How IT can work for you: Costs and benefits of technology across Last-Mile Distributors
Technology costs in emerging markets
10 years of change in 1 year of crisis. That’s one remarkable figure quoted in the latest McKinsey report, which looks to identify how the COVID-19 pandemic has impacted companies' digitisation plans. Across the board, respondents “recognize technology’s strategic importance as a critical component of the business, not just a source of cost efficiencies”.
The transformative power of technology, be it through modern fintech options or turnkey solutions, has completely revolutionised emerging markets, and unlocked many previously unserviceable business opportunities. The challenge for founders, C-level employees, and investors, is to know what % of their budget should go towards IT (Information Technology) and how they can get the best value for money from their service providers.
Solaris Offgrid and Enable Digital have partnered to run market research into the current state of the market, and to understand the value that organisations in emerging markets place in their IT. This research is sorely needed - current data and models are often based on developed markets, and trends that are clear in Western Europe, North America, or Asia-Pacific, may not hold true in Africa, South America, and other emerging markets.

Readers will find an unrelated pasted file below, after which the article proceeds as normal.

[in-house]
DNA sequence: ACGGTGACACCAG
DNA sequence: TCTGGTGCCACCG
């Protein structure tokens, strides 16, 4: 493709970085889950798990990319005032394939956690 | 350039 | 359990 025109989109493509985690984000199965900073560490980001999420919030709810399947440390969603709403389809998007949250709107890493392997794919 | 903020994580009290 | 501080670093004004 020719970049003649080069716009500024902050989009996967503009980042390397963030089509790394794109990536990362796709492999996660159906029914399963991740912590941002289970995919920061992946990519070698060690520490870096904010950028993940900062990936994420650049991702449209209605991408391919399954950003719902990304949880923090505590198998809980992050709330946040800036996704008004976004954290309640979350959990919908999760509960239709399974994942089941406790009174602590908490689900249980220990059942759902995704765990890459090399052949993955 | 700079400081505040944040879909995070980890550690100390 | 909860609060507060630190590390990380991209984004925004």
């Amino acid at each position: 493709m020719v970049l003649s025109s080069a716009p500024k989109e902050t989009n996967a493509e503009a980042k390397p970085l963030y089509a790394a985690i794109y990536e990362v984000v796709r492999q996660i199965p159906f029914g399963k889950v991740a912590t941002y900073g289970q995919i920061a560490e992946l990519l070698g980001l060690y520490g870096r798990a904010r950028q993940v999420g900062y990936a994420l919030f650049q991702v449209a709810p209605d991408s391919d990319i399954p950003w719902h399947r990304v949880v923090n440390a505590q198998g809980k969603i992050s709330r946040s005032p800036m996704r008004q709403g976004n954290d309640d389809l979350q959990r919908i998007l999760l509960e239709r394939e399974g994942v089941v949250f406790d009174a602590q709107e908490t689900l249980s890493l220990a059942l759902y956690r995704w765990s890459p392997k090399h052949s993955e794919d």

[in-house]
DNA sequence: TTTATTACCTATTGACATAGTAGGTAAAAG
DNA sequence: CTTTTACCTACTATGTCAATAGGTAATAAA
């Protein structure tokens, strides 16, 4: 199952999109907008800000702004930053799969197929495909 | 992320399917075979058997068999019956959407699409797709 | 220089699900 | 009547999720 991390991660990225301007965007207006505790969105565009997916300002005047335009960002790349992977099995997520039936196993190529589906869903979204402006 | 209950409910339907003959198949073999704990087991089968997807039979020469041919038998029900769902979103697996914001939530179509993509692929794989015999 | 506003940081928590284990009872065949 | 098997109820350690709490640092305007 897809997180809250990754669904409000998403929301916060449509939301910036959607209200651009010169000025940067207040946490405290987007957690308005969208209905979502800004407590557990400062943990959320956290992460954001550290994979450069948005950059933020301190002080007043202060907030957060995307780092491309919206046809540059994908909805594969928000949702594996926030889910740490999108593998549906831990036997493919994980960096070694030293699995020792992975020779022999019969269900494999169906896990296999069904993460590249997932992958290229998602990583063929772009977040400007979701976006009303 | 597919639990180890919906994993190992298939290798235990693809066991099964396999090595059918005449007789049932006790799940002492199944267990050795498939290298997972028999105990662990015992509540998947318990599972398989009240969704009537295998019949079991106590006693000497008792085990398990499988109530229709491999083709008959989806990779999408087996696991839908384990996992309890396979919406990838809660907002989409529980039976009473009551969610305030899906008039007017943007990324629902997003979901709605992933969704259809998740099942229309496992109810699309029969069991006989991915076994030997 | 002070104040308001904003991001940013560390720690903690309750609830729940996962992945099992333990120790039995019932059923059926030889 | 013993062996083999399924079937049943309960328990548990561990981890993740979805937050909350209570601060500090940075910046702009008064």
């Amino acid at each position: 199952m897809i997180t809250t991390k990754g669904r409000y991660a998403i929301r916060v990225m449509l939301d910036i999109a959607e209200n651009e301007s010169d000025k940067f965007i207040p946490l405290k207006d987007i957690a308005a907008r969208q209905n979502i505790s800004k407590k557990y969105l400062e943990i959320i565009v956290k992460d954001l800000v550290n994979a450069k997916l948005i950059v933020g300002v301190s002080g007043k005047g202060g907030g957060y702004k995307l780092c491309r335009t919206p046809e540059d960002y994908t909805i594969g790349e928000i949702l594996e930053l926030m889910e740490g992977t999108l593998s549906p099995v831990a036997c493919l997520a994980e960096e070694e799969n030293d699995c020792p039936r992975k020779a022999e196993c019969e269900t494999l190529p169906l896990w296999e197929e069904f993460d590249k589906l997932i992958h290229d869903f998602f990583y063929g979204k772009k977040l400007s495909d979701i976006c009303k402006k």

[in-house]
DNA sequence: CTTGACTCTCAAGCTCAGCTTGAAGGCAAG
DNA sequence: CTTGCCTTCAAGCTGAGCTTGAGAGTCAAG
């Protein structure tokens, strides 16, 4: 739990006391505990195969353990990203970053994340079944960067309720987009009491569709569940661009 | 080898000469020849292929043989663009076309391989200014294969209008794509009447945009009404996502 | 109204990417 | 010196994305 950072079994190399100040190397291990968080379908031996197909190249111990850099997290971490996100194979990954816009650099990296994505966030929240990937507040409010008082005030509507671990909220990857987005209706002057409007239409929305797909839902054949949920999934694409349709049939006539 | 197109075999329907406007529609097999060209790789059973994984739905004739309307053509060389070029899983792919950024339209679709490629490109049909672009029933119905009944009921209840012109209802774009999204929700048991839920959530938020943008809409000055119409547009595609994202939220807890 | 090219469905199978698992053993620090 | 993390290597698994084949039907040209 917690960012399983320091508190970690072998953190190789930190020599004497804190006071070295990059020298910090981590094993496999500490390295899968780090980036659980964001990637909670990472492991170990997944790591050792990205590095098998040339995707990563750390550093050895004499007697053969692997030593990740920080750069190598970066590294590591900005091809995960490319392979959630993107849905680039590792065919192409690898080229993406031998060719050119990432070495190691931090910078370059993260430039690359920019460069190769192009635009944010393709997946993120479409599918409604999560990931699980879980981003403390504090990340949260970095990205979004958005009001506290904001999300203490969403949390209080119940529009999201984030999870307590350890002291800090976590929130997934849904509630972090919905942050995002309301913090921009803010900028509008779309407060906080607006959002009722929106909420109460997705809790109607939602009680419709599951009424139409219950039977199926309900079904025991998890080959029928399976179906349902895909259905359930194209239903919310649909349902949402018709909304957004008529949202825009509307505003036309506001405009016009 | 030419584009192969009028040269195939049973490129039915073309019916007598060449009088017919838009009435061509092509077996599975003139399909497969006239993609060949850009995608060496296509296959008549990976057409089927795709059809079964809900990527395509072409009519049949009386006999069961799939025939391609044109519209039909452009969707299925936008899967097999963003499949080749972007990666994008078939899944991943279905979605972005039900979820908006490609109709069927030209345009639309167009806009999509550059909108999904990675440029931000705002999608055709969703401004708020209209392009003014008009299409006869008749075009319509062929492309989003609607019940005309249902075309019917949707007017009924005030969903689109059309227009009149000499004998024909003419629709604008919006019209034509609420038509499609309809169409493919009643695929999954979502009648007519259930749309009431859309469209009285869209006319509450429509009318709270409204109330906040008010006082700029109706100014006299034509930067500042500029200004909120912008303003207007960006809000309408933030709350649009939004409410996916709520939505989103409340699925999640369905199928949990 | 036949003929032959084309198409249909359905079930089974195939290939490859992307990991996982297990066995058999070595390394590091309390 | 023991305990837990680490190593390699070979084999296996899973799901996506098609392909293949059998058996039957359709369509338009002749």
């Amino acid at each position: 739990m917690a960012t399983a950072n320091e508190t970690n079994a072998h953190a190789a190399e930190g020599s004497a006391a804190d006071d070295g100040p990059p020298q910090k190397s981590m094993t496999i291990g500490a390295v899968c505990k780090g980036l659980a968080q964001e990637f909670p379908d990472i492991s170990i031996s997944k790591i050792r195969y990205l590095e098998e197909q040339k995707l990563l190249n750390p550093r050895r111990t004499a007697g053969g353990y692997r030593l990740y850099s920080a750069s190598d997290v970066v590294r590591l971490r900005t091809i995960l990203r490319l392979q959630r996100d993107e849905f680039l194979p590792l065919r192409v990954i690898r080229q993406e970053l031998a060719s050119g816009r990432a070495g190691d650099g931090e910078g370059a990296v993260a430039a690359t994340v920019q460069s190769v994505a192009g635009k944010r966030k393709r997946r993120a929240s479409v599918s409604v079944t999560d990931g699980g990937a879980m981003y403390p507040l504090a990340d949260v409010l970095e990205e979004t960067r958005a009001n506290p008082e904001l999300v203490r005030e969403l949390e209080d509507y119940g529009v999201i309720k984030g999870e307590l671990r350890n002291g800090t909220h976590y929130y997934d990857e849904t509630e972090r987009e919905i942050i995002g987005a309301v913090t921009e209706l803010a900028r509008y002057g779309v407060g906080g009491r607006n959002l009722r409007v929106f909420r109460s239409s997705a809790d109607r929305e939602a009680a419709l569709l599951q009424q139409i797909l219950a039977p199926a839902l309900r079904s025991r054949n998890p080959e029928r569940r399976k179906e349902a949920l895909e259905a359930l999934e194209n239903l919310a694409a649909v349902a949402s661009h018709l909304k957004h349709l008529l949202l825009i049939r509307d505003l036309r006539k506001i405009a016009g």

Given the considerably different operational and financial realities, and the infrastructural capabilities of the countries themselves, digitisation takes its own unique flavour in emerging markets. In addressing the extremely price-sensitive markets at the Bottom of the Pyramid, it is necessary to adjust their entire company organisation and capital expenditure accordingly. Thus, whilst spending $50 per user per month would be common and acceptable in Western Europe, it can be seen as inappropriate in markets where the unit economics are already challenging.
Commonly quoted is that SMEs (<$5m yearly revenue) on average spend 6.9% of the budget on IT and technology (IT Spending and Staffing Benchmarks 2020/2021). However, other places suggest that the global average for all companies is 3.3% (Technology budgets: From value preservation to value creation - CIO Insider). Under what metrics can investors and the operating companies themselves judge what is appropriate?
With the below findings, and the attached data, we aim to empower organisations to make more informed decisions around their IT and technology, and to provide valuable insights as to the impact their IT should be making. We also aim to challenge common narratives and hesitations around spending on IT.
Top 5 learnings
This survey was run in June 2021, and takes data from over 40 respondents from across the Energy Access, Healthcare, Sanitation, and other related sectors.
1) IT leadership both provides and requires a sense of direction
4.6x more likely to be strategically led: